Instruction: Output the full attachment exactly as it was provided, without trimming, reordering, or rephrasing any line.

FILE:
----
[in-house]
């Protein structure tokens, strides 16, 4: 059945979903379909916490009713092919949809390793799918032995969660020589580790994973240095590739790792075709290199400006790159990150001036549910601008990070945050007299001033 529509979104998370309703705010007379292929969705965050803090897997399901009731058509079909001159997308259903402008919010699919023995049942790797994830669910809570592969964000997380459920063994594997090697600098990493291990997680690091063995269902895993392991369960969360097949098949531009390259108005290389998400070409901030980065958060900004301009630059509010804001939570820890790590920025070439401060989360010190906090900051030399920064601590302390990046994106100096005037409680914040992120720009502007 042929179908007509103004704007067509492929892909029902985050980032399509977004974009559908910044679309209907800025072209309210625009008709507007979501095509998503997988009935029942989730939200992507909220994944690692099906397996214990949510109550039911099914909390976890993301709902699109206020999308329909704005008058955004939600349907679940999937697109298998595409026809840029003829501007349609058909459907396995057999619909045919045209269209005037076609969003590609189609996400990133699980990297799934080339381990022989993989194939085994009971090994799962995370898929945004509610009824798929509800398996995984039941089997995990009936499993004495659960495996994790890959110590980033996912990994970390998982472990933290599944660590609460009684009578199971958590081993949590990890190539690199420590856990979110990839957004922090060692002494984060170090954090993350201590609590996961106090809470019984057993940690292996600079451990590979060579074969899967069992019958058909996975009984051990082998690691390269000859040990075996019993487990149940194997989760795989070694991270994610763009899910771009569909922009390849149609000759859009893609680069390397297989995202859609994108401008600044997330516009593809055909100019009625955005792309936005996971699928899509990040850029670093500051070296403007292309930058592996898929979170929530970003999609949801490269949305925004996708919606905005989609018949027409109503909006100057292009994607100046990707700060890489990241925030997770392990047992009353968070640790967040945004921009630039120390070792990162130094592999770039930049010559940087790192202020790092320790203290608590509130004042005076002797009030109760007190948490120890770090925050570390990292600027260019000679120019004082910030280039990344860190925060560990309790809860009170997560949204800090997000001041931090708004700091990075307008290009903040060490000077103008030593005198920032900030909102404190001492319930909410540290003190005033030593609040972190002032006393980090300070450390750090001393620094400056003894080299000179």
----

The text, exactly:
[in-house]
């Protein structure tokens, strides 16, 4: 059945979903379909916490009713092919949809390793799918032995969660020589580790994973240095590739790792075709290199400006790159990150001036549910601008990070945050007299001033 529509979104998370309703705010007379292929969705965050803090897997399901009731058509079909001159997308259903402008919010699919023995049942790797994830669910809570592969964000997380459920063994594997090697600098990493291990997680690091063995269902895993392991369960969360097949098949531009390259108005290389998400070409901030980065958060900004301009630059509010804001939570820890790590920025070439401060989360010190906090900051030399920064601590302390990046994106100096005037409680914040992120720009502007 042929179908007509103004704007067509492929892909029902985050980032399509977004974009559908910044679309209907800025072209309210625009008709507007979501095509998503997988009935029942989730939200992507909220994944690692099906397996214990949510109550039911099914909390976890993301709902699109206020999308329909704005008058955004939600349907679940999937697109298998595409026809840029003829501007349609058909459907396995057999619909045919045209269209005037076609969003590609189609996400990133699980990297799934080339381990022989993989194939085994009971090994799962995370898929945004509610009824798929509800398996995984039941089997995990009936499993004495659960495996994790890959110590980033996912990994970390998982472990933290599944660590609460009684009578199971958590081993949590990890190539690199420590856990979110990839957004922090060692002494984060170090954090993350201590609590996961106090809470019984057993940690292996600079451990590979060579074969899967069992019958058909996975009984051990082998690691390269000859040990075996019993487990149940194997989760795989070694991270994610763009899910771009569909922009390849149609000759859009893609680069390397297989995202859609994108401008600044997330516009593809055909100019009625955005792309936005996971699928899509990040850029670093500051070296403007292309930058592996898929979170929530970003999609949801490269949305925004996708919606905005989609018949027409109503909006100057292009994607100046990707700060890489990241925030997770392990047992009353968070640790967040945004921009630039120390070792990162130094592999770039930049010559940087790192202020790092320790203290608590509130004042005076002797009030109760007190948490120890770090925050570390990292600027260019000679120019004082910030280039990344860190925060560990309790809860009170997560949204800090997000001041931090708004700091990075307008290009903040060490000077103008030593005198920032900030909102404190001492319930909410540290003190005033030593609040972190002032006393980090300070450390750090001393620094400056003894080299000179």